Do Readonly Properties replace Getters (in PHP)?

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I am in programming since around 2006 and started coding with Borland C++ (I can hear you saying “Bor -what”). Back that time, we created Desktop UI applications with object oriented C++ and together with the language, we learned best practices and common approaches (to object oriented programming).

One major rule of thumb – among others – is: make members private and create getters and setters for each. This ensures that object state can not be changed from outside and the behaviour is controllable and predictable.

OO concept followers advocate this as best practice and considered everything else as “pain in the stomach” for a long time. And to be honest, I belong to this group since I think that object overriding opens door and barn for messy code. Non private attributes does not only allow to change the state from outside, there is also the possibility to update attribute values from classes that inherite. I addressed the missconcept of Traits which is a bad compromise to bypass the limitation of the single inheritance principal in a previous post. See here if you are interested.

The Concept of Immutability

Software Engineering is indeed an interesting profession. While many things change rapidly, others stay since a long time and new concepts establish slowly or get popular late. One of the interesting concepts – which exists for decades – is using immutable objects. The idea is very simple: Data Transfer Objects (DTO), Entities or Value Objects (VO) are created once and does not have the ability to change their state. This means in practice: once a new class is created, (usually) values are provided by passing them through the constructor and disallowing public/protected/private setters.

As you can see in the concept above, the Car class gets its attributes injected into the constructor and only provides public getters. There is no possibility to change the state of a Car instance once it is instantiated. This brings many advantages:

  • Liability: very simple, but powerful. Creating a new instance means that there is new new memory is allocated. By simply doing a strict compare (===) it can be determined whether a change happened or not.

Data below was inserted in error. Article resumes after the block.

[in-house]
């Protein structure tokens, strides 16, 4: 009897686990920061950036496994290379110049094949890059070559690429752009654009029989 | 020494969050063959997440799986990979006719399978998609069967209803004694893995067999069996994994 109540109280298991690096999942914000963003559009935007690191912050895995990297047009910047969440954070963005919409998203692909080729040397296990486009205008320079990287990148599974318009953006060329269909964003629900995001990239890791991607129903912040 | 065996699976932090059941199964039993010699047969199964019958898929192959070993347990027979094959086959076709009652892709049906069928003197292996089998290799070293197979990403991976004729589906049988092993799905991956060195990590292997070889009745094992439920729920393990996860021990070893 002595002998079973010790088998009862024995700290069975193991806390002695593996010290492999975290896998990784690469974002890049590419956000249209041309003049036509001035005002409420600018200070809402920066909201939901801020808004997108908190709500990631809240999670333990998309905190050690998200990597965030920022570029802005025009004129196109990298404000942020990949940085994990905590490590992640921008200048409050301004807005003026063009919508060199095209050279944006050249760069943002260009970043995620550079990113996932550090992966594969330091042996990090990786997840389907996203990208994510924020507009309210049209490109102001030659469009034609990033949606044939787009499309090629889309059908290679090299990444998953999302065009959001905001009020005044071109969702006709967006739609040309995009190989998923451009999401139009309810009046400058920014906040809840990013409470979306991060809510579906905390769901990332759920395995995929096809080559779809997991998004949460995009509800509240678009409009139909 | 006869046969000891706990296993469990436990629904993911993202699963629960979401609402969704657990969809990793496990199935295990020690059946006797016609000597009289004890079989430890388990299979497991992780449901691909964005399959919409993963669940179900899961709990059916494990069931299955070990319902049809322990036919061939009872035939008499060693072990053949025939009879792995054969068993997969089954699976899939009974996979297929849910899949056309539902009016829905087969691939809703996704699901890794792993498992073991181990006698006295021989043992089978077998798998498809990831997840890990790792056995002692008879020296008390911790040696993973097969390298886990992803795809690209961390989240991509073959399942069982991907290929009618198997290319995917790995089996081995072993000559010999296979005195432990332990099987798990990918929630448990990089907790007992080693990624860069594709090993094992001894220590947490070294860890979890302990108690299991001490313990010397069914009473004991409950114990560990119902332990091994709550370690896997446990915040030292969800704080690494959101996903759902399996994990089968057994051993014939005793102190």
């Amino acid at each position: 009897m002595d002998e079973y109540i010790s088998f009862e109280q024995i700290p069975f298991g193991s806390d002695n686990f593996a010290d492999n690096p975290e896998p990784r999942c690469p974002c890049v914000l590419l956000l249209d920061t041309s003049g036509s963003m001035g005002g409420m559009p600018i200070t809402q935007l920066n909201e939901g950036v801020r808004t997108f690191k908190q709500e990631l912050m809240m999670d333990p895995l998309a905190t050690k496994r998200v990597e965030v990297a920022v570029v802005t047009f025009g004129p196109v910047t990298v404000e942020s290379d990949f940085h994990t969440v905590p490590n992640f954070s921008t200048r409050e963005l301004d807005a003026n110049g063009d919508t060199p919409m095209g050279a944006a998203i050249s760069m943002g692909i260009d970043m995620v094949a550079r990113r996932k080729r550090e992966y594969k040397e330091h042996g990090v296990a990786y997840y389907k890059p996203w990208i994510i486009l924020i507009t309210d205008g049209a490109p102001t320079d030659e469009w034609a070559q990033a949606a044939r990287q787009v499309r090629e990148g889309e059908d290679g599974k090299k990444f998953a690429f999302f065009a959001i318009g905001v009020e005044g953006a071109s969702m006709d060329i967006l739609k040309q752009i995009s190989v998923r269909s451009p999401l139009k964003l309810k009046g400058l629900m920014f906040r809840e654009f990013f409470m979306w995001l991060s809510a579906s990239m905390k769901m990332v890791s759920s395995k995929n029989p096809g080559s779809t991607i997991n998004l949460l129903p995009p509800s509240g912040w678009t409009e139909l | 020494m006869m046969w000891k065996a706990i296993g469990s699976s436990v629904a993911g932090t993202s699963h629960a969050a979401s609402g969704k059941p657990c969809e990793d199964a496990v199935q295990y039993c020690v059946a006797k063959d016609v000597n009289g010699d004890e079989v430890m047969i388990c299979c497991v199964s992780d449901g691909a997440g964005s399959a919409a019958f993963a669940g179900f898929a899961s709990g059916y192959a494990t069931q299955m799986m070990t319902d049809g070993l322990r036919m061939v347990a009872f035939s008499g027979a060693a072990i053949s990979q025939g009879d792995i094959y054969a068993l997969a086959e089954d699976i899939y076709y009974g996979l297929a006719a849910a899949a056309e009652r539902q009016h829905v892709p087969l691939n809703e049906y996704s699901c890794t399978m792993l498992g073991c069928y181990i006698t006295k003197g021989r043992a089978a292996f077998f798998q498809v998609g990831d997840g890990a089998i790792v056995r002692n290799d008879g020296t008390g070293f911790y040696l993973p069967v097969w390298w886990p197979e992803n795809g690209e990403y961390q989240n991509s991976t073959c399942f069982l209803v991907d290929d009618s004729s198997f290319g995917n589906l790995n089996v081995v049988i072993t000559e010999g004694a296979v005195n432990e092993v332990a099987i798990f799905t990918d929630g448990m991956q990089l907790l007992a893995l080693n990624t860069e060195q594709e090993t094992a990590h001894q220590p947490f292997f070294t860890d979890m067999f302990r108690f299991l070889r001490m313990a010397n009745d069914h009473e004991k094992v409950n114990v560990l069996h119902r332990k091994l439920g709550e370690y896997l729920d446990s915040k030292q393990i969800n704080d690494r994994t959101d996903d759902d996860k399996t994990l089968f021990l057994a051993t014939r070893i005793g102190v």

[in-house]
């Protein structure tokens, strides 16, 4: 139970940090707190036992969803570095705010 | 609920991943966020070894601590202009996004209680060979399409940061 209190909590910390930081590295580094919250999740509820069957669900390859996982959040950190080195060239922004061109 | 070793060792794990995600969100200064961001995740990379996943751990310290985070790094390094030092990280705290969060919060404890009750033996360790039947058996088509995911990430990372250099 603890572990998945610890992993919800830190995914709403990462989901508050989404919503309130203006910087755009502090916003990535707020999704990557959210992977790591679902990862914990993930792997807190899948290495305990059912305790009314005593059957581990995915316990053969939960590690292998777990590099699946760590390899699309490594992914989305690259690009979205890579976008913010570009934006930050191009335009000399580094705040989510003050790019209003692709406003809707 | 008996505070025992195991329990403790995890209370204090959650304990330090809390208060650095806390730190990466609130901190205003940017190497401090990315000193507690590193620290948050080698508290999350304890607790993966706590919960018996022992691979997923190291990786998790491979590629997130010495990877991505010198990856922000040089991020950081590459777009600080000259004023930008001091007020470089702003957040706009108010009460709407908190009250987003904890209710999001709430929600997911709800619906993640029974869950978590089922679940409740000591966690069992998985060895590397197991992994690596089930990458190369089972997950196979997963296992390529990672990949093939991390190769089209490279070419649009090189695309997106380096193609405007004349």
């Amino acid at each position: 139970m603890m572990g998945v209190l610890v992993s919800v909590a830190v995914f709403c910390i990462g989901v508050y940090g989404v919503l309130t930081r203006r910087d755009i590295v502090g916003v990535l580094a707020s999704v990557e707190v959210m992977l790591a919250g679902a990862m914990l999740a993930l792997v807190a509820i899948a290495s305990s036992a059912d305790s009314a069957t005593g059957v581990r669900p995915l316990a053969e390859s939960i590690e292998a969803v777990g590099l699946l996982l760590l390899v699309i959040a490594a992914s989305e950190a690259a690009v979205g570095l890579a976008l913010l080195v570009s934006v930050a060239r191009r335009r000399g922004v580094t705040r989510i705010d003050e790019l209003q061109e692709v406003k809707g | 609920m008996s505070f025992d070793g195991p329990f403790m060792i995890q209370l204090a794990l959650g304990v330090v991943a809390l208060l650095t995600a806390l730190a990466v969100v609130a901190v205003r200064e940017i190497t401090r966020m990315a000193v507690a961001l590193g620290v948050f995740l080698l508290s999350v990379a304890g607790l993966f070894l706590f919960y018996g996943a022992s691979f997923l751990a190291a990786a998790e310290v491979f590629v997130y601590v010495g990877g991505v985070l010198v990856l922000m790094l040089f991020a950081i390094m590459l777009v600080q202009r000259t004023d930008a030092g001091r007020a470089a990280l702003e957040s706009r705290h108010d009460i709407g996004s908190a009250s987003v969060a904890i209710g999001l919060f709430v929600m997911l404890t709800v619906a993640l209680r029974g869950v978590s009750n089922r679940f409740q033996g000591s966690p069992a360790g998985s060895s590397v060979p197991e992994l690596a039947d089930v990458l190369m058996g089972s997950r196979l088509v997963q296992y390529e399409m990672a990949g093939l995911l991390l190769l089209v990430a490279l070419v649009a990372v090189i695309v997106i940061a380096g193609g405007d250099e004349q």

• Object History: Different parts of the application or even a third party API can do any changes on the object. By having an object for every change, there is a history of every change. Further, it is very easy to say whether there is a change without comparing all attributes and their values by just using strict compare.
  • Being Reactive with Changes: Some applications are very costly in terms of memory usage, CPU and/or real money. Implemented immutable objects correctly, strict compare can be breaked down to each attribute and react only when data has changed.
  • Testability/Single Source of Truth: Being as less stateless as possible improves testability a lot. This is usually due to it’s nature of being stateless or immutability.

Readonly Properties (in PHP)

One of the changing “new” things in software engineering – at least for PHP and JavaScript based frameworks – is the support of the programming language to constructs like readonly properties and even classes. Java and Objective-C had these concepts earlier and PHP introduced it with the version 8.1.

Readonly properties are properties of an object that can only be read and cannot modified once they are set. In the past, readonly properties were created “by convention”, as shown in the example below:

As shown in the example, the attribute is final and can only set while instantiating. By making a property readonly, you can prevent accidental changes to its value and enforce the intended usage of the property.

With version 8.1, PHP introduced readonly properties “officially”: the “readonly” keyword can be used to declare a readonly property. The keyword makes the property non-modifiable, even within the class where it is defined.